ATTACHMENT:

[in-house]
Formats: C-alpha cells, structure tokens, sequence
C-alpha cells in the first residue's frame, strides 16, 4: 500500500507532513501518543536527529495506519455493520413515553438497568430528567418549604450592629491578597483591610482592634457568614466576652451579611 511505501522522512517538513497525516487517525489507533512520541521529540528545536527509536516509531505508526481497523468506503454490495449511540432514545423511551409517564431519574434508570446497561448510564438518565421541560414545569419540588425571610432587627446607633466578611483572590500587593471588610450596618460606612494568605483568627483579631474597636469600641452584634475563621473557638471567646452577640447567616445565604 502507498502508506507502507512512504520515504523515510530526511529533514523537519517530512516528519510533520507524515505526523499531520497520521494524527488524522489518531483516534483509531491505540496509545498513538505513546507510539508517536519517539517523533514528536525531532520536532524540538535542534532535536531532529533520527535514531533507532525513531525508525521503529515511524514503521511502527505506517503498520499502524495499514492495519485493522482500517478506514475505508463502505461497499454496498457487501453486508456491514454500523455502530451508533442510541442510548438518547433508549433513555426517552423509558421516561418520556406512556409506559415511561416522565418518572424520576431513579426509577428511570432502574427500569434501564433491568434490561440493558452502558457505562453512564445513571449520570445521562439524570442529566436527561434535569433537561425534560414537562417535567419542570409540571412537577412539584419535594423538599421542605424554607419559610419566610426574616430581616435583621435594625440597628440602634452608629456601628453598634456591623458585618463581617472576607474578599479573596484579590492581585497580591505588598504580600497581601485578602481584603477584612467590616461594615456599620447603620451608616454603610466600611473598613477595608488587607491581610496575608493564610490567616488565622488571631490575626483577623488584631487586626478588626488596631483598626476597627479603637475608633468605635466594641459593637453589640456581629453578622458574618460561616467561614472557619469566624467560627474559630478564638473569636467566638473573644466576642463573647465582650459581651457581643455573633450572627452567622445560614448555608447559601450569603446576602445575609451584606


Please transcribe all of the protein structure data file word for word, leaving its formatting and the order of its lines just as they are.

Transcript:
[in-house]
Formats: C-alpha cells, structure tokens, sequence
C-alpha cells in the first residue's frame, strides 16, 4: 500500500507532513501518543536527529495506519455493520413515553438497568430528567418549604450592629491578597483591610482592634457568614466576652451579611 511505501522522512517538513497525516487517525489507533512520541521529540528545536527509536516509531505508526481497523468506503454490495449511540432514545423511551409517564431519574434508570446497561448510564438518565421541560414545569419540588425571610432587627446607633466578611483572590500587593471588610450596618460606612494568605483568627483579631474597636469600641452584634475563621473557638471567646452577640447567616445565604 502507498502508506507502507512512504520515504523515510530526511529533514523537519517530512516528519510533520507524515505526523499531520497520521494524527488524522489518531483516534483509531491505540496509545498513538505513546507510539508517536519517539517523533514528536525531532520536532524540538535542534532535536531532529533520527535514531533507532525513531525508525521503529515511524514503521511502527505506517503498520499502524495499514492495519485493522482500517478506514475505508463502505461497499454496498457487501453486508456491514454500523455502530451508533442510541442510548438518547433508549433513555426517552423509558421516561418520556406512556409506559415511561416522565418518572424520576431513579426509577428511570432502574427500569434501564433491568434490561440493558452502558457505562453512564445513571449520570445521562439524570442529566436527561434535569433537561425534560414537562417535567419542570409540571412537577412539584419535594423538599421542605424554607419559610419566610426574616430581616435583621435594625440597628440602634452608629456601628453598634456591623458585618463581617472576607474578599479573596484579590492581585497580591505588598504580600497581601485578602481584603477584612467590616461594615456599620447603620451608616454603610466600611473598613477595608488587607491581610496575608493564610490567616488565622488571631490575626483577623488584631487586626478588626488596631483598626476597627479603637475608633468605635466594641459593637453589640456581629453578622458574618460561616467561614472557619469566624467560627474559630478564638473569636467566638473573644466576642463573647465582650459581651457581643455573633450572627452567622445560614448555608447559601450569603446576602445575609451584606